Camp Ramah in New England’s Tikvah Program Highlighted in Neurology Now Magazine
Our wonderful Tikvah Program for children and young adults with disabilities was highlighted in the recent issue of Neurology Now Magazine. Here is the article:
CAMP RAMAH TIKVAH PROGRAM
- COGNITIVE DELAYS
- Locations: Palmer, MA, and multiple locations nationwide
- Duration: Two to six weeks
- Special requirements: Different age and special needs requirements by program; all programs emphasize Jewish life and traditions
- Cost: Varies based on duration and location; typically ranges between $2,300 and $8,500, with some financial aid offered
- More information: CampRamah.org
Most camps for kids with neurologic conditions are freestanding, specialized camps focused on one condition alone. At some other camps, a specialized program runs alongside a regular summer camp.
That’s how it works at Camp Ramah, a network of nine Jewish summer camps that is a pioneer in the inclusion of campers with disabilities such as Down syndrome, autism, and developmental disorders with their neurotypical peers for a diverse summer camp experience. disabilities. Its national Ramah Tikvah program has locations at Ramah camps throughout the country. For example, the Tikvah program at Camp Ramah Darom in Clayton, GA, serves children with autism spectrum disorder, social anxiety, pervasive developmental disorder, and nonverbal learning disorders.
“Each camp is a little bit different,” says Howard Blas, who directs the National Ramah Tikvah Network. “The one in New England is our oldest and largest and probably has the widest range of campers with disabilities. Some are on the autism spectrum, some have intellectual disabilities like Down syndrome or Williams syndrome, others have seizure disorders or cerebral palsy—we have campers with many different conditions.”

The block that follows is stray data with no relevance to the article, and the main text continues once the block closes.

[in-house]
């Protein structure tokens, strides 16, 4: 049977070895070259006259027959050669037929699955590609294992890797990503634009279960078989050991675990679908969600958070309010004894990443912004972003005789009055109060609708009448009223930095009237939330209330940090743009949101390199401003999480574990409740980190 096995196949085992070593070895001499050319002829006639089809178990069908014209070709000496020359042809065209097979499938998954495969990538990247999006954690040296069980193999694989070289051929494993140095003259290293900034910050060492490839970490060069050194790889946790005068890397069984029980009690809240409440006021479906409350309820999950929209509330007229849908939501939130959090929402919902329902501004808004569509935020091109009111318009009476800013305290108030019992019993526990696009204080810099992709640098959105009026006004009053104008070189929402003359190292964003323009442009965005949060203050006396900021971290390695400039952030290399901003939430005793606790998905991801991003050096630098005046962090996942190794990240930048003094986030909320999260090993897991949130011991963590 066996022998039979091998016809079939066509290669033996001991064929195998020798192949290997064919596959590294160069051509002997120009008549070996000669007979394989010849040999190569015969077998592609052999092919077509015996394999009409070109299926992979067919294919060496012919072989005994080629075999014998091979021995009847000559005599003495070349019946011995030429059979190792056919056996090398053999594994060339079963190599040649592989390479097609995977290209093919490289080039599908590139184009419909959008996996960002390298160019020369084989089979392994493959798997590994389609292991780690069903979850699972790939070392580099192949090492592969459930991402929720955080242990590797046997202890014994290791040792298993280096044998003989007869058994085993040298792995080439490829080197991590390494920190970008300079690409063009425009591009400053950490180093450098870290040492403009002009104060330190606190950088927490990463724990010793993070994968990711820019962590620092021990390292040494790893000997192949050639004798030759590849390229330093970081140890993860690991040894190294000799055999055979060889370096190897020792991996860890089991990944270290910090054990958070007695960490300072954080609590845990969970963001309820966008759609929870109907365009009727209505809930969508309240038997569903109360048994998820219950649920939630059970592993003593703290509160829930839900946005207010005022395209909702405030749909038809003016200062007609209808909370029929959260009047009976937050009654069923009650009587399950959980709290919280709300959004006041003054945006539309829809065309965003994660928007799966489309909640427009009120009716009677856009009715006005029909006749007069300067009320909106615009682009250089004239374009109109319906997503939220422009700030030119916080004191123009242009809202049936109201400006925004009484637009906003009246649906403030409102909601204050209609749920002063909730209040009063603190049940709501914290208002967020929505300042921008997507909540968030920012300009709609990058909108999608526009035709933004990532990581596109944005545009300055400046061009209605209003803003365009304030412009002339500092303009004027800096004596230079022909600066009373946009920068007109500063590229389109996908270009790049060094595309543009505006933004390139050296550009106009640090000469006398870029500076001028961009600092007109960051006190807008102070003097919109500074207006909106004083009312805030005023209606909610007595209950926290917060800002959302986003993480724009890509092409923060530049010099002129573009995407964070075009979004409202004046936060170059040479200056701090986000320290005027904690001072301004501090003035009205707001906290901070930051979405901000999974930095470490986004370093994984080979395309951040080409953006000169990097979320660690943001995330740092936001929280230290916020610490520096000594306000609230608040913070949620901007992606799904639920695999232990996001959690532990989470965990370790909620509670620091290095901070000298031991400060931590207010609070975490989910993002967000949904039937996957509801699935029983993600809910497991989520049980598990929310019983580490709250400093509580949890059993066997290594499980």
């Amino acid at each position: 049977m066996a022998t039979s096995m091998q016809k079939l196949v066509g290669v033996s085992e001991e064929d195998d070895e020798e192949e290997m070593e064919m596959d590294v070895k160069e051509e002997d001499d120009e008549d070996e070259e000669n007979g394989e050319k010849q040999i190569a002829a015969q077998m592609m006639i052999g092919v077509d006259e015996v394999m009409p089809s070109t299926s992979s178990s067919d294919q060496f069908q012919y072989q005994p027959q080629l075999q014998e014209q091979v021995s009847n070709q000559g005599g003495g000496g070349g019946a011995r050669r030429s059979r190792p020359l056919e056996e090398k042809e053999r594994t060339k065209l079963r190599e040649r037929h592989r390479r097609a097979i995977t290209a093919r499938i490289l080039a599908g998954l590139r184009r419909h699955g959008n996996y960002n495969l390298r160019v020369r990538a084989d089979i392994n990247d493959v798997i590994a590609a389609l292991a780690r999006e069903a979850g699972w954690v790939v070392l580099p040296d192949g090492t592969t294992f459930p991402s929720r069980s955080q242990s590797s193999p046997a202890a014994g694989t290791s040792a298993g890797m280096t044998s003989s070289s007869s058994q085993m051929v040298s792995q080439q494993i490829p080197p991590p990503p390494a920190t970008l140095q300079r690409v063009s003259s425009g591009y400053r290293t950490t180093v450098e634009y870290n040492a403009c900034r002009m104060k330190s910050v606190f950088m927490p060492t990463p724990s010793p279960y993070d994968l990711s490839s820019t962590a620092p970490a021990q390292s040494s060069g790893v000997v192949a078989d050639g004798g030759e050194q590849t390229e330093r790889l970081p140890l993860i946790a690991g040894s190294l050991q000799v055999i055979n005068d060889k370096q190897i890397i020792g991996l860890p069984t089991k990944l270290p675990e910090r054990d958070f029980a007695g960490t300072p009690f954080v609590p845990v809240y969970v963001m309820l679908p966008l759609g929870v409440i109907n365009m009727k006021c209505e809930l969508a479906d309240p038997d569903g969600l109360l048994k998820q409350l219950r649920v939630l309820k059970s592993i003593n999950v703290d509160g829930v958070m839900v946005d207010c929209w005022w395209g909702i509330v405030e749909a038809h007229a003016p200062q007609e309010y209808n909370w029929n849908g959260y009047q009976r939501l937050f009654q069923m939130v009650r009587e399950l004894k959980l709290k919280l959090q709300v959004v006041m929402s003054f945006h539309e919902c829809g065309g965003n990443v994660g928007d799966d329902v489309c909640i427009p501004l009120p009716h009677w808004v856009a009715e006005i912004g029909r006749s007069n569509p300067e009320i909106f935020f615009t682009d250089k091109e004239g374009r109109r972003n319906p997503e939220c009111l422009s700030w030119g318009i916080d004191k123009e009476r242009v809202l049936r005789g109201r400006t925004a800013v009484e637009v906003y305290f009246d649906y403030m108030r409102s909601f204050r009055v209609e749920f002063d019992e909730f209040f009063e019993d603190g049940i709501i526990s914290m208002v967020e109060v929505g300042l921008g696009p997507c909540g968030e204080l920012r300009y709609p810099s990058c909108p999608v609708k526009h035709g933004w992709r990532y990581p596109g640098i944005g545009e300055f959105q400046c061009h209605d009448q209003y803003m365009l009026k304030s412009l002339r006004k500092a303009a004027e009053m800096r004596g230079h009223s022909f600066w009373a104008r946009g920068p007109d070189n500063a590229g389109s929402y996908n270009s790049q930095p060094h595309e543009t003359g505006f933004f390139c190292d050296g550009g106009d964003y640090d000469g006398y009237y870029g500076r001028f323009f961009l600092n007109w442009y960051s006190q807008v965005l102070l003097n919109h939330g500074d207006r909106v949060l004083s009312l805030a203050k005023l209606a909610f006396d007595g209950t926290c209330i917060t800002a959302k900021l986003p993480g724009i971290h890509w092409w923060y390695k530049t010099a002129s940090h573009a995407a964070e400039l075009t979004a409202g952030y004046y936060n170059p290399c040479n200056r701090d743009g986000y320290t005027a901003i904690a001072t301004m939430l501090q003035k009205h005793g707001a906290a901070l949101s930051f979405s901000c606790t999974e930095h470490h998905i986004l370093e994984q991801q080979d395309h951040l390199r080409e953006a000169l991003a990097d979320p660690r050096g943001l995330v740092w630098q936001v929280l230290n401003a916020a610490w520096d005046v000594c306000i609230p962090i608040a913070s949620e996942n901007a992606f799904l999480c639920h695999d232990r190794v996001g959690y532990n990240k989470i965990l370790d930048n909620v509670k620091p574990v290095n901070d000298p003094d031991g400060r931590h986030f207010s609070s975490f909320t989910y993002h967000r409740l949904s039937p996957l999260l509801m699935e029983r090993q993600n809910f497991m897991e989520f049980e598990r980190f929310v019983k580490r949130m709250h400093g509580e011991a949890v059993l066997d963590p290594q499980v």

The Tikvah program runs alongside Ramah’s typical camp, and big chunks of the day happen together, like mealtimes and campfire get-togethers. Some campers with disabilities participate in Ramah’s inclusion program, taking part fully in the typical camp experience, while others spend part of their days with Tikvah and the rest in the typical program. “We are really able to customize and individualize the program; there are many different ways through camp,” Blas says.
Long Island parents Carrie and Alan Chalup first sent their daughter Alexa, now 20, to Tikvah at Camp Ramah in western Massachusetts when she was 9. The middle child of three siblings, Alexa, who has Down syndrome, watched her older brother go off to sleepaway camp and assumed her turn would come. The Chalups visited several other camps before finding Camp Ramah. “We went to visit, and she turned around and immediately said, ‘I want to go here!’ She didn’t say that about any of the other camps,” says Alan. “Ramah integrates neurotypical peers and peers with special needs really well, and everyone respects everyone else.”
Alexa began at Camp Ramah as an inclusion camper in a cabin with neurotypical kids, with special needs staff assigned to her. At 16, her parents transitioned her to Tikvah because participants in that program can stay at camp longer than their neurotypical peers who are “aging out.”
“There is quite a range of diagnoses at Camp Ramah,” says Carrie. “There are kids like Lexi who are more independent, can read and write, and just need more help with certain things, but also kids with more severe impairments—some have hearing problems, some are blind with neurologic impairments. The camp makes it work for everyone. We’ve referred many families there, and every parent has said to us after their first year, ‘I can’t believe the change in my child. She’s become so much more independent!’’’